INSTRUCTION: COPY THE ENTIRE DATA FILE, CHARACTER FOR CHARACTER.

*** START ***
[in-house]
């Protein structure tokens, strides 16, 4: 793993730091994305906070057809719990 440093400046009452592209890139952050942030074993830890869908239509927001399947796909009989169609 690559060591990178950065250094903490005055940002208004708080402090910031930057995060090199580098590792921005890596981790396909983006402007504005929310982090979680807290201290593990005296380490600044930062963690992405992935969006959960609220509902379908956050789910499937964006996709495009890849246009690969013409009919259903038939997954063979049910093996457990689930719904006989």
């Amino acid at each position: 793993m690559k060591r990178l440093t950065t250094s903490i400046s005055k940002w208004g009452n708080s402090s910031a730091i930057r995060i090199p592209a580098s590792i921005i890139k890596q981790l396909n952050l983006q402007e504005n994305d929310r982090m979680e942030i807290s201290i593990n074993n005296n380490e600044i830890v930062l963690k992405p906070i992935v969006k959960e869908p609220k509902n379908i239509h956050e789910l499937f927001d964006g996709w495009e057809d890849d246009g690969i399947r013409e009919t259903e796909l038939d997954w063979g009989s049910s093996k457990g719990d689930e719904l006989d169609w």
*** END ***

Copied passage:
[in-house]
């Protein structure tokens, strides 16, 4: 793993730091994305906070057809719990 440093400046009452592209890139952050942030074993830890869908239509927001399947796909009989169609 690559060591990178950065250094903490005055940002208004708080402090910031930057995060090199580098590792921005890596981790396909983006402007504005929310982090979680807290201290593990005296380490600044930062963690992405992935969006959960609220509902379908956050789910499937964006996709495009890849246009690969013409009919259903038939997954063979049910093996457990689930719904006989």
């Amino acid at each position: 793993m690559k060591r990178l440093t950065t250094s903490i400046s005055k940002w208004g009452n708080s402090s910031a730091i930057r995060i090199p592209a580098s590792i921005i890139k890596q981790l396909n952050l983006q402007e504005n994305d929310r982090m979680e942030i807290s201290i593990n074993n005296n380490e600044i830890v930062l963690k992405p906070i992935v969006k959960e869908p609220k509902n379908i239509h956050e789910l499937f927001d964006g996709w495009e057809d890849d246009g690969i399947r013409e009919t259903e796909l038939d997954w063979g009989s049910s093996k457990g719990d689930e719904l006989d169609w």